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I have been reading a various retirement articles say how much you should have saved for retirement as a multiple of your income by age.

For instance, this page says:

  • 1x salary by age 30
  • 3x salary by age 40
  • 6x salary by age 50
  • 8x salary by age 60
  • 10x salary by age 67

This article goes on the say "The above savings guidelines include anything you have in a retirement account, like a 401(k) or Roth IRA, company matches, as well as your investments in things like index funds or through robo-advisers."

But can this really be true that one should only include 401k, IRA, and stocks, especially if those comprise a small portion of one's total net worth? From the 4% (or alternately, 3%) rule one needs 25x or 33x of their salary at retirement (presumably, the age 67 amount). I'm assuming that there is some assumption about social security, which by some accounts will become insolvent in the next 15-20 years unless benefits are cut substantially. Additionally the above doesn't mention savings in the form of (for example) equity in one's home. Supposing that one outright owned their home when they retired, they would need less money due to not having to pay rent or a mortgage. Shouldn't this affect how much one needs to have saved for retirement?

So what can I really include in retirement "savings"? Is there any good reason why I can't just treat my total net worth in this figure as long at my assets reduce or offset my retirement expenses?

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    Not sure what you are asking here. Work out a set of numbers that makes sense to you. Articles like the one linked are targeted to those who need introductory material or obsessed with Keeping Up with the Joneses retirement wise for the view/click traffic. Related: “One should save about 15% of their income for retirement.” What assumptions are implicit in that statement? – Morrison Chang Sep 28 '20 at 6:51
  • The fact that you are even asking questions like your last line means that you are beyond the level of the article you linked to. That article is for the huge numbers of people who aren't even approaching saving enough for their retirement – AakashM Sep 28 '20 at 8:32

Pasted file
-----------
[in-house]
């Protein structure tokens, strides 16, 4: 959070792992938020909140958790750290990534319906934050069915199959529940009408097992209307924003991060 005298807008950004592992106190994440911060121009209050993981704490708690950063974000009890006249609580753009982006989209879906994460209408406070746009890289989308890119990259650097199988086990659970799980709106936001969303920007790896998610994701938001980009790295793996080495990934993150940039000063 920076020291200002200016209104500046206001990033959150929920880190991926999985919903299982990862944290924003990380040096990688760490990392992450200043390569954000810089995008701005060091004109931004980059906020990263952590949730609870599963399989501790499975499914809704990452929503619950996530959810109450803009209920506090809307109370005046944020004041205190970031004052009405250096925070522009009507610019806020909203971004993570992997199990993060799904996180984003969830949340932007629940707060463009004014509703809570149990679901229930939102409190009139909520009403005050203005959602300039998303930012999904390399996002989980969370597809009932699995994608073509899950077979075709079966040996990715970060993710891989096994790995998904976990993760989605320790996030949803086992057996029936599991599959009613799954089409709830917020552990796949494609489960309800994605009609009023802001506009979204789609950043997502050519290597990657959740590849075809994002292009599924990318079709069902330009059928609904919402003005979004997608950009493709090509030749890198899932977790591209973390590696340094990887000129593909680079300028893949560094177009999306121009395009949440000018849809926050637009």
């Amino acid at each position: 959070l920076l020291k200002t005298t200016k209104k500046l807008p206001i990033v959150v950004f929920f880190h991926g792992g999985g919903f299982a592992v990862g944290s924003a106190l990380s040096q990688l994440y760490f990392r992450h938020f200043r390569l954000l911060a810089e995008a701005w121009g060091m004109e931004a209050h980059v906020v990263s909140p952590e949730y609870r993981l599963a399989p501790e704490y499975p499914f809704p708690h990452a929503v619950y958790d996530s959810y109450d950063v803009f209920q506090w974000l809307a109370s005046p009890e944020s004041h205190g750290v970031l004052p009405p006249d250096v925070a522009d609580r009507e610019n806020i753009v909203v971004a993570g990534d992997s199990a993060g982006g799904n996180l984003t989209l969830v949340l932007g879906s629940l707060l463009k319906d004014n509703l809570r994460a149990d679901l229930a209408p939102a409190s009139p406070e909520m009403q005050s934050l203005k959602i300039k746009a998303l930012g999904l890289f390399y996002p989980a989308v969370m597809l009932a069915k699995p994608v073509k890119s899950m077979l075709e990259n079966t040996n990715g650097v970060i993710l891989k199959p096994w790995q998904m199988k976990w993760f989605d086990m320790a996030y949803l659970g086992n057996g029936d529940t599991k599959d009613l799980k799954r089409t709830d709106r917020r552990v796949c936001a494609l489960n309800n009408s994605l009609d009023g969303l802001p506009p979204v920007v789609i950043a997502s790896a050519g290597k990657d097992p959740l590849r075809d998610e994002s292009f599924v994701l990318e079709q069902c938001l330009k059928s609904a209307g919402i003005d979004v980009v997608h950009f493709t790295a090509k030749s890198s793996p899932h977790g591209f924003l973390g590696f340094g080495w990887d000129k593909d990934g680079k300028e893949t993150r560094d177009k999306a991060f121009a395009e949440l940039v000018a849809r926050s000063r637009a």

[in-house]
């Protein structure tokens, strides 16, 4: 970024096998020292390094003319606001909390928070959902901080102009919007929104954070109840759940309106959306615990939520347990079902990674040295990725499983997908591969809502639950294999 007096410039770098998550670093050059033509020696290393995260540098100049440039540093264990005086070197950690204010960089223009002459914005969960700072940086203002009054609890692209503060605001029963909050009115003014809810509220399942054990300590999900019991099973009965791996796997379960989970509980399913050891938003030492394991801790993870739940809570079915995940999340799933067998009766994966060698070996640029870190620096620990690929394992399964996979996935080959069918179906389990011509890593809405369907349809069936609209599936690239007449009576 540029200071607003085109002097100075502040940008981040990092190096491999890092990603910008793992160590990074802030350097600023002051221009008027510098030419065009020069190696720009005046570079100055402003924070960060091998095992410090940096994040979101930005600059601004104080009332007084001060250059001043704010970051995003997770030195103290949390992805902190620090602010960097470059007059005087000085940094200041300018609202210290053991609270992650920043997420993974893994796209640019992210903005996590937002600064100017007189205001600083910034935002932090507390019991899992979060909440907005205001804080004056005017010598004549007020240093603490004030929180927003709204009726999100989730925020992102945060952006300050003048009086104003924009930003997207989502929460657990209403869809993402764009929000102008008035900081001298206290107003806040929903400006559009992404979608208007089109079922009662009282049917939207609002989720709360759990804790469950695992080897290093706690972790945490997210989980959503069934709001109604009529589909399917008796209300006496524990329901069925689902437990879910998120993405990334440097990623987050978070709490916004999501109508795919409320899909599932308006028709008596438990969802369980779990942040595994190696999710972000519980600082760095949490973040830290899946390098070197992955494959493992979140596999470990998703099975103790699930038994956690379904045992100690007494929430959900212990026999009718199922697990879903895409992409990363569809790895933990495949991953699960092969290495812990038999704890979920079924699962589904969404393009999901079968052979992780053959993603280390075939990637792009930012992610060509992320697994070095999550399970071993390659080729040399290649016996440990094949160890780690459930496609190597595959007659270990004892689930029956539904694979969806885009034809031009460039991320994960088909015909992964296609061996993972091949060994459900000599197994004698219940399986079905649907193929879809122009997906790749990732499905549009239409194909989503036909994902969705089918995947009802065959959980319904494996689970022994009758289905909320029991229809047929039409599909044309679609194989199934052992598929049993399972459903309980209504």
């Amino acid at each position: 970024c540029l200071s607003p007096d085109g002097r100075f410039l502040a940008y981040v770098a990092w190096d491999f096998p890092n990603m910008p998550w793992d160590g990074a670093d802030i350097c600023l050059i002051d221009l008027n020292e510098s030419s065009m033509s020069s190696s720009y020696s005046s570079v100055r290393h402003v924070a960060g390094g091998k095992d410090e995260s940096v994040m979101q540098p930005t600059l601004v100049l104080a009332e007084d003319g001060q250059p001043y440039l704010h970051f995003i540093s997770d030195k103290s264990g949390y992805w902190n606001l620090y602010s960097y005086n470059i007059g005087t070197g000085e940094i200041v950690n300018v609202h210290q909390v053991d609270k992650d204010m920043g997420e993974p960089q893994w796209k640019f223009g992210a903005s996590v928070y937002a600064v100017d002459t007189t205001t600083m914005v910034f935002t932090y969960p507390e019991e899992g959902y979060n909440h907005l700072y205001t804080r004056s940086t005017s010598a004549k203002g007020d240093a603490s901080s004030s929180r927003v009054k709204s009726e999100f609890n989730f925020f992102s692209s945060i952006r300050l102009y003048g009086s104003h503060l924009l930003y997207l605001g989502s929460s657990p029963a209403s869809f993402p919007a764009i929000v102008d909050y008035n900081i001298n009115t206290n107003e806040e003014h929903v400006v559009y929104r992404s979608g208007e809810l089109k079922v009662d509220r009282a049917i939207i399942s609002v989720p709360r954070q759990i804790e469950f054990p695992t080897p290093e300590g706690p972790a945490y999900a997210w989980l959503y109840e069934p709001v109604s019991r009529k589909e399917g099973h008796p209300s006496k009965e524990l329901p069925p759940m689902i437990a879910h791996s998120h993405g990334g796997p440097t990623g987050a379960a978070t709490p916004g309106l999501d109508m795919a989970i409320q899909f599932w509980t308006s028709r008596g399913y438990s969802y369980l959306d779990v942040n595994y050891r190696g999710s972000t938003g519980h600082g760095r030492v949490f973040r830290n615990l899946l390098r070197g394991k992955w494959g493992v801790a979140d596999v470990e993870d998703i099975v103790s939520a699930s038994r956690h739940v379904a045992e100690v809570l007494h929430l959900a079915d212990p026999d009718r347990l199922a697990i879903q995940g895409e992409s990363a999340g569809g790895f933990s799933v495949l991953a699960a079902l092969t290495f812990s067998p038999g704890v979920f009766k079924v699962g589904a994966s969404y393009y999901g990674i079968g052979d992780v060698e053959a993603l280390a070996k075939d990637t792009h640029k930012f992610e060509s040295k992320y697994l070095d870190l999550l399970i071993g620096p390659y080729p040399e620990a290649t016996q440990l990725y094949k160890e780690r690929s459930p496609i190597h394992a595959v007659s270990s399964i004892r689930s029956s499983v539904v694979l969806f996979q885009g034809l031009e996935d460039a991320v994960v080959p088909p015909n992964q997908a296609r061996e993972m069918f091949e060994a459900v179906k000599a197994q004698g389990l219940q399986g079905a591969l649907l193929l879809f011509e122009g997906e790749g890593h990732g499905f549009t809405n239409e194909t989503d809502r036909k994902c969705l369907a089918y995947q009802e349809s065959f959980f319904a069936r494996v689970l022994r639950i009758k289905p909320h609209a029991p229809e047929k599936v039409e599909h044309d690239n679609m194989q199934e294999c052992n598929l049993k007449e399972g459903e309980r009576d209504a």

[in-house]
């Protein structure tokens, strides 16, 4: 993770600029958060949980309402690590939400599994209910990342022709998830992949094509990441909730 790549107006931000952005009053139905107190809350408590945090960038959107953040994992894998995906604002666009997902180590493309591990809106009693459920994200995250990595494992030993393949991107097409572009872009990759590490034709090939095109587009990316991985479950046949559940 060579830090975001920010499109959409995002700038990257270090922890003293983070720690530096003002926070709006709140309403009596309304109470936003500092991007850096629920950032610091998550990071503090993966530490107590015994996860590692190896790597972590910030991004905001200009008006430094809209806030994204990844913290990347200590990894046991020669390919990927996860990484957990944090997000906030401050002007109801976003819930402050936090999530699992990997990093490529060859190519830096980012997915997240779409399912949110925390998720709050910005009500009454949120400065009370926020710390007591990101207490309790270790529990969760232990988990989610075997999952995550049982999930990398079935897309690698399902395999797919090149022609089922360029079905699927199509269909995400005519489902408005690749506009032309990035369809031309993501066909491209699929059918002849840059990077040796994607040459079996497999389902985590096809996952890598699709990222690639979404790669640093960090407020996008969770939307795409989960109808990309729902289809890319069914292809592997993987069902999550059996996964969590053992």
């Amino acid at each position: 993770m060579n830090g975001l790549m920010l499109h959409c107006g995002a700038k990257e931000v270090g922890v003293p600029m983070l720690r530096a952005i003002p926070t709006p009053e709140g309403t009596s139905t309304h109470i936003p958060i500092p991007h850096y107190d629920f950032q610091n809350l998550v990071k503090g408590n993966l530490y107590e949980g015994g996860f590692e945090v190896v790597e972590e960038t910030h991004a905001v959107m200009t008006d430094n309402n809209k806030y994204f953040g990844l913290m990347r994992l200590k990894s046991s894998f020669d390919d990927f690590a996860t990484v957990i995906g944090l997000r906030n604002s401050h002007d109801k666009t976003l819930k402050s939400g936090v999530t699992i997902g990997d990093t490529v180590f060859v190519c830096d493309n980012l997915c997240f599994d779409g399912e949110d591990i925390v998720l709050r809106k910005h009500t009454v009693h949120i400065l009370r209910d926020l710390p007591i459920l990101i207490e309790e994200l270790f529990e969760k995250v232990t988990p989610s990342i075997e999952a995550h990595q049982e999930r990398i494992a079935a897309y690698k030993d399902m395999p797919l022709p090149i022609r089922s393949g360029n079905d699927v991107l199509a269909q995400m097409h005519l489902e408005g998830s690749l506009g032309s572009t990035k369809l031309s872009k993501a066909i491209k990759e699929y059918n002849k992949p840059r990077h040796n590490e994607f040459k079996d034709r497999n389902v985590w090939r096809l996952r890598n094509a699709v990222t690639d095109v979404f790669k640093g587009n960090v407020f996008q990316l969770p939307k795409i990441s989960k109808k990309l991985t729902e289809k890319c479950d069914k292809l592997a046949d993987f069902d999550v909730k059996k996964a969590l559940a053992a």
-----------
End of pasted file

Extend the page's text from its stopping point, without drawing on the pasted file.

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    The 4% rule calls for 25x your annual spending/expenses, not 25x your salary. If these numbers are the same (i.e. you are spending your entire salary), then where would the retirement savings come from? – yoozer8 Sep 28 '20 at 14:03
  • @yoozer8: Exactly! Like all too many such articles, this one is making the assumption that everyone spends their entire salary. (Admitted, that's true for a lot of people, but I hope we're smarter than that :-)) So you really need to look at what you realistically spend, and how that might change in retirement - e.g. you have a $2K/month mortgage payment now, but will have it paid off before retirement. – jamesqf Sep 28 '20 at 16:46
  • You are misreading the sentence. It says "includes" not "only includes ". In can and should include other savings too. – DJClayworth Sep 29 '20 at 2:36
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So what can I really include in retirement "savings"? Is there any good reason why I can't just treat my total net worth in this figure as long at my assets reduce or offset my retirement expenses?

You can include anything you want. There is no "retirement police" that will say you can't use whatever you have at your disposal. Seems like a silly response, but I think people sometimes forget that articles like what you've linked are just very general guidelines and suggestions. People will give you opinions about if you should or should not count on particular resources for financial security, but it's up to you to make the decision after conducting the proper research.

If you want to stash away $1M in gold bars and call that your retirement savings, then go for it. If you have 3 properties (real estate) that you can leverage for income or liquidate, great. The point that needs to be driven home is that you should have a plan. Only you can truly determine what your retirement needs will be and you need to plan accordingly. So many people hit retirement age with little to no understanding of how they will survive Life-After-Income, that they're actually not able to retire or at least nowhere close to the fashion that they were hoping to.

Personally, I work with a financial advisor who has helped me evaluate long-term goals and put plans in place to ensure we reach those goals. Their planning includes things like real estate value and accounts for inflation and the expectation that average life-spans are getting longer.

I think the key takeaway is that you should diversify. Stocks, 401Ks, IRAs, real estate, cash, etc. are all different components and work together to build a portfolio that can survive market turns and help ensure a more secure future for yourself.

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